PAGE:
The simplification provided by the method is based on the use of the space known as Krylov space, described in the literature, notably by
Sonneveld P., CSG: A Fast Lanczos-type Solver for Nonsymmetric Linear Systems, SIAM J. Sci. Comp., Vol.10, No 1, 36-52, 1989;
Saad Y. et al., GMRES: A generalized Minimal Residual Algorithm for Solving Nonsymmetric Linear Systems, SIAM J. Sci. Stat. Comp., Vol.7, No3, 856-869, 1986, or
Golub G.H. et al.: Matrix Computations, The John Hopkins University Press, Baltimore, Second Edition. 1989.
It may be remembered that a Krylov space is a vector s ace of dimension d consisting of the sequence of vectors Ed =(y0, . . . ,yd) with ##EQU8## d≦n, which can be readily calculated by recursion: ##EQU9##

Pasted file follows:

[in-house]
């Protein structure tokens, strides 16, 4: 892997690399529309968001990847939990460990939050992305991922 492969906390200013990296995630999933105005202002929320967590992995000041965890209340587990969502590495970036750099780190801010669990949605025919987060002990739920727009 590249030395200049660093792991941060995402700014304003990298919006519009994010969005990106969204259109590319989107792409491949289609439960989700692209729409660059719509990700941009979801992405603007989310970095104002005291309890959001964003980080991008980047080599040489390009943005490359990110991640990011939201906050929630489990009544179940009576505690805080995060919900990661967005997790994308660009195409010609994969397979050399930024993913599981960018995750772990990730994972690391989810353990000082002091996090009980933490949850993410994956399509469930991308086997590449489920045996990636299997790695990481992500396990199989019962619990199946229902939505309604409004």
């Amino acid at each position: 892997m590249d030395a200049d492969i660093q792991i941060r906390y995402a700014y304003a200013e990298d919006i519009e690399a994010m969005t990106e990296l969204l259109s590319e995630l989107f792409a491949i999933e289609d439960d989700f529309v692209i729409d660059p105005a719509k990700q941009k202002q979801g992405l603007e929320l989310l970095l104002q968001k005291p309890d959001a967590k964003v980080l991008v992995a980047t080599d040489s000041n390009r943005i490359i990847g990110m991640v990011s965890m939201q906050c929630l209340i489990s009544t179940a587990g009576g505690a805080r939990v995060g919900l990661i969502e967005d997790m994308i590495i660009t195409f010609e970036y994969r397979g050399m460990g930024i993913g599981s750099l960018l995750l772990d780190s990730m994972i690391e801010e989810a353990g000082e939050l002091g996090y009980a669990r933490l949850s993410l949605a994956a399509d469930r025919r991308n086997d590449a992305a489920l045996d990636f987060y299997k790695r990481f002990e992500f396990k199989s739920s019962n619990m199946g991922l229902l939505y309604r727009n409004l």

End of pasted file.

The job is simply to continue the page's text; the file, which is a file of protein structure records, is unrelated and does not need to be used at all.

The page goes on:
Matrix A being sparse, these matrix-vector products have a linear complexity as a function of n.
The simplification provided by the method comprises the projection of the system of equations in a Krylov space of dimension d+1, with d much smaller than n, generated by the sequence of vectors: ##EQU10## An approximate solution Ua (t) is then sought in this Krylov space in the following form: ##EQU11##
The problem now consists in calculating the (vj (t))j×0,d, which is a reduced dimension problem.
It is well-known that the conjugate gradient method gives, at the d-th iteration, the solution which minimizes the residue of the system to be solved in a Krylov space of dimension d. Hence the convergence in n iterations at most.